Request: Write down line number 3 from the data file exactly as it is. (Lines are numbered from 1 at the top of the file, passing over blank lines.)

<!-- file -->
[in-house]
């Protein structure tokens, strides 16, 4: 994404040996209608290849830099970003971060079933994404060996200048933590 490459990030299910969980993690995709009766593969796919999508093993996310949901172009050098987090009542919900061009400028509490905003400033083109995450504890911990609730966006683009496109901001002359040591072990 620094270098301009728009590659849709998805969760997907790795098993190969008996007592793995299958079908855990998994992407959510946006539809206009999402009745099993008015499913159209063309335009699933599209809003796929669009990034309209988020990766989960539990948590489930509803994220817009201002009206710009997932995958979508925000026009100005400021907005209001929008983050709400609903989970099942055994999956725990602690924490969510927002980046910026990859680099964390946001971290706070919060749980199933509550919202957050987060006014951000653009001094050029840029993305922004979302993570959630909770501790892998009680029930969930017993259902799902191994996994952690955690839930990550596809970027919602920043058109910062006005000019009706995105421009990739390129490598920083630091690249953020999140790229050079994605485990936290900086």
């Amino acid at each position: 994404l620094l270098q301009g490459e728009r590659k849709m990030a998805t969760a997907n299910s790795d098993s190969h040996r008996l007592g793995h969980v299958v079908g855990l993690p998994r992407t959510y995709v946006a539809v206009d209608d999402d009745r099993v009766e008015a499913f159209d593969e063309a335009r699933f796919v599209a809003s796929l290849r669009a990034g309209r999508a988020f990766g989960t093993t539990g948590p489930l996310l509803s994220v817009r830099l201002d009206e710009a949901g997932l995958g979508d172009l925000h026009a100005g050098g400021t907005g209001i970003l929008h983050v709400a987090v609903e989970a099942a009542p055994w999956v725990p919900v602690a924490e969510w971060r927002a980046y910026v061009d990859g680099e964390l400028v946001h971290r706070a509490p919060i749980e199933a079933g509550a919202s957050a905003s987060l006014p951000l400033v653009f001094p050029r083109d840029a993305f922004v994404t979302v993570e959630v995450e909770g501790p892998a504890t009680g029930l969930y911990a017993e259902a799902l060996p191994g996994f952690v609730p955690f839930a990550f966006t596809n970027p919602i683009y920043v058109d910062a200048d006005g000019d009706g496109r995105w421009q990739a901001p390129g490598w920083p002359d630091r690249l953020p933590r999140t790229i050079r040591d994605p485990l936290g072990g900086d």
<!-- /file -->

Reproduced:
């Amino acid at each position: 994404l620094l270098q301009g490459e728009r590659k849709m990030a998805t969760a997907n299910s790795d098993s190969h040996r008996l007592g793995h969980v299958v079908g855990l993690p998994r992407t959510y995709v946006a539809v206009d209608d999402d009745r099993v009766e008015a499913f159209d593969e063309a335009r699933f796919v599209a809003s796929l290849r669009a990034g309209r999508a988020f990766g989960t093993t539990g948590p489930l996310l509803s994220v817009r830099l201002d009206e710009a949901g997932l995958g979508d172009l925000h026009a100005g050098g400021t907005g209001i970003l929008h983050v709400a987090v609903e989970a099942a009542p055994w999956v725990p919900v602690a924490e969510w971060r927002a980046y910026v061009d990859g680099e964390l400028v946001h971290r706070a509490p919060i749980e199933a079933g509550a919202s957050a905003s987060l006014p951000l400033v653009f001094p050029r083109d840029a993305f922004v994404t979302v993570e959630v995450e909770g501790p892998a504890t009680g029930l969930y911990a017993e259902a799902l060996p191994g996994f952690v609730p955690f839930a990550f966006t596809n970027p919602i683009y920043v058109d910062a200048d006005g000019d009706g496109r995105w421009q990739a901001p390129g490598w920083p002359d630091r690249l953020p933590r999140t790229i050079r040591d994605p485990l936290g072990g900086d």